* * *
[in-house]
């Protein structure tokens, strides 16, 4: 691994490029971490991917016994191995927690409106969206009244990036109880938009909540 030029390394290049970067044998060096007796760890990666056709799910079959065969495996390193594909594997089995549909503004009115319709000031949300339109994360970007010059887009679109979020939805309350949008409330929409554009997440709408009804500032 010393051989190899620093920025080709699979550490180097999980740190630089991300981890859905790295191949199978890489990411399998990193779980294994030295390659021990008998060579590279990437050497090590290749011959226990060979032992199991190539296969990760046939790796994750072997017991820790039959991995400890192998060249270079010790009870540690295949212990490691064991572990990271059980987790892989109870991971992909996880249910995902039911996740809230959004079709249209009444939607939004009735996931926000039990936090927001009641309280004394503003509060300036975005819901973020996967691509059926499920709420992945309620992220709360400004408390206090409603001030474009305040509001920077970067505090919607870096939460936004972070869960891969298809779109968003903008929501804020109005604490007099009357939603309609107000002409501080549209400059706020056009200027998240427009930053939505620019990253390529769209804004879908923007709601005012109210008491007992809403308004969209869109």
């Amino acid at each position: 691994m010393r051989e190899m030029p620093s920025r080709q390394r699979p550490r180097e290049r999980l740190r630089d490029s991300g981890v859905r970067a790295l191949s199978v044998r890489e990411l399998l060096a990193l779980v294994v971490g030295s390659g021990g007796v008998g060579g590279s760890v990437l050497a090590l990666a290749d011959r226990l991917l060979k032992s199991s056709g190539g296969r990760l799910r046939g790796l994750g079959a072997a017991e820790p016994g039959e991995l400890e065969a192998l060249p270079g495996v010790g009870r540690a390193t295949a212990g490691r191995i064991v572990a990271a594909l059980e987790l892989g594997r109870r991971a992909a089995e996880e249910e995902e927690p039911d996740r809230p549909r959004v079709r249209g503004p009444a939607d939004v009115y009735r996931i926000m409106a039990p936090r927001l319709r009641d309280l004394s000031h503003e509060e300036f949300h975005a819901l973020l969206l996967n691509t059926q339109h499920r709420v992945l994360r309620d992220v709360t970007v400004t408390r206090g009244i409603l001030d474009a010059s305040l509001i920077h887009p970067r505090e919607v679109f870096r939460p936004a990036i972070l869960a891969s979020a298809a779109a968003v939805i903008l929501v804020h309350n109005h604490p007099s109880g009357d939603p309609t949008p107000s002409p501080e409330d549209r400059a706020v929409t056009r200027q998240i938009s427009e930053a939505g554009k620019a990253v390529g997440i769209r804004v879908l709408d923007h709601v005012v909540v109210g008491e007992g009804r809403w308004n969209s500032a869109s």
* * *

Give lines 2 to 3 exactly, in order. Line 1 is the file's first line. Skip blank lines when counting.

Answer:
């Protein structure tokens, strides 16, 4: 691994490029971490991917016994191995927690409106969206009244990036109880938009909540 030029390394290049970067044998060096007796760890990666056709799910079959065969495996390193594909594997089995549909503004009115319709000031949300339109994360970007010059887009679109979020939805309350949008409330929409554009997440709408009804500032 010393051989190899620093920025080709699979550490180097999980740190630089991300981890859905790295191949199978890489990411399998990193779980294994030295390659021990008998060579590279990437050497090590290749011959226990060979032992199991190539296969990760046939790796994750072997017991820790039959991995400890192998060249270079010790009870540690295949212990490691064991572990990271059980987790892989109870991971992909996880249910995902039911996740809230959004079709249209009444939607939004009735996931926000039990936090927001009641309280004394503003509060300036975005819901973020996967691509059926499920709420992945309620992220709360400004408390206090409603001030474009305040509001920077970067505090919607870096939460936004972070869960891969298809779109968003903008929501804020109005604490007099009357939603309609107000002409501080549209400059706020056009200027998240427009930053939505620019990253390529769209804004879908923007709601005012109210008491007992809403308004969209869109």
């Amino acid at each position: 691994m010393r051989e190899m030029p620093s920025r080709q390394r699979p550490r180097e290049r999980l740190r630089d490029s991300g981890v859905r970067a790295l191949s199978v044998r890489e990411l399998l060096a990193l779980v294994v971490g030295s390659g021990g007796v008998g060579g590279s760890v990437l050497a090590l990666a290749d011959r226990l991917l060979k032992s199991s056709g190539g296969r990760l799910r046939g790796l994750g079959a072997a017991e820790p016994g039959e991995l400890e065969a192998l060249p270079g495996v010790g009870r540690a390193t295949a212990g490691r191995i064991v572990a990271a594909l059980e987790l892989g594997r109870r991971a992909a089995e996880e249910e995902e927690p039911d996740r809230p549909r959004v079709r249209g503004p009444a939607d939004v009115y009735r996931i926000m409106a039990p936090r927001l319709r009641d309280l004394s000031h503003e509060e300036f949300h975005a819901l973020l969206l996967n691509t059926q339109h499920r709420v992945l994360r309620d992220v709360t970007v400004t408390r206090g009244i409603l001030d474009a010059s305040l509001i920077h887009p970067r505090e919607v679109f870096r939460p936004a990036i972070l869960a891969s979020a298809a779109a968003v939805i903008l929501v804020h309350n109005h604490p007099s109880g009357d939603p309609t949008p107000s002409p501080e409330d549209r400059a706020v929409t056009r200027q998240i938009s427009e930053a939505g554009k620019a990253v390529g997440i769209r804004v879908l709408d923007h709601v005012v909540v109210g008491e007992g009804r809403w308004n969209s500032a869109s």